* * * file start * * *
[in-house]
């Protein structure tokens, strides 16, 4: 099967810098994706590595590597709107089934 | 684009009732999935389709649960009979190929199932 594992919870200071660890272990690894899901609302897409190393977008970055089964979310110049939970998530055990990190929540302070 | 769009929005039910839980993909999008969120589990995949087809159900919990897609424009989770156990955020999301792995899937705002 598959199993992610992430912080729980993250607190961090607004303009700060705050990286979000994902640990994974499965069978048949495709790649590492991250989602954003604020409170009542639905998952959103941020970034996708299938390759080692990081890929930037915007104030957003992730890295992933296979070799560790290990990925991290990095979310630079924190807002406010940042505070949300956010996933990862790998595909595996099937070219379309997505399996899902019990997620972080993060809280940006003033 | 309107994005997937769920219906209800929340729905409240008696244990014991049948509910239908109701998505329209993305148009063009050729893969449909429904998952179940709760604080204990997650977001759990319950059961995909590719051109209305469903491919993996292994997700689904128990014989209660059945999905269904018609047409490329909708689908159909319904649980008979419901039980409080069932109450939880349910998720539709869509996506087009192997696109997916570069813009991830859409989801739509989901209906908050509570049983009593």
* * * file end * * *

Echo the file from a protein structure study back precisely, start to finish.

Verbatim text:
[in-house]
């Protein structure tokens, strides 16, 4: 099967810098994706590595590597709107089934 | 684009009732999935389709649960009979190929199932 594992919870200071660890272990690894899901609302897409190393977008970055089964979310110049939970998530055990990190929540302070 | 769009929005039910839980993909999008969120589990995949087809159900919990897609424009989770156990955020999301792995899937705002 598959199993992610992430912080729980993250607190961090607004303009700060705050990286979000994902640990994974499965069978048949495709790649590492991250989602954003604020409170009542639905998952959103941020970034996708299938390759080692990081890929930037915007104030957003992730890295992933296979070799560790290990990925991290990095979310630079924190807002406010940042505070949300956010996933990862790998595909595996099937070219379309997505399996899902019990997620972080993060809280940006003033 | 309107994005997937769920219906209800929340729905409240008696244990014991049948509910239908109701998505329209993305148009063009050729893969449909429904998952179940709760604080204990997650977001759990319950059961995909590719051109209305469903491919993996292994997700689904128990014989209660059945999905269904018609047409490329909708689908159909319904649980008979419901039980409080069932109450939880349910998720539709869509996506087009192997696109997916570069813009991830859409989801739509989901209906908050509570049983009593």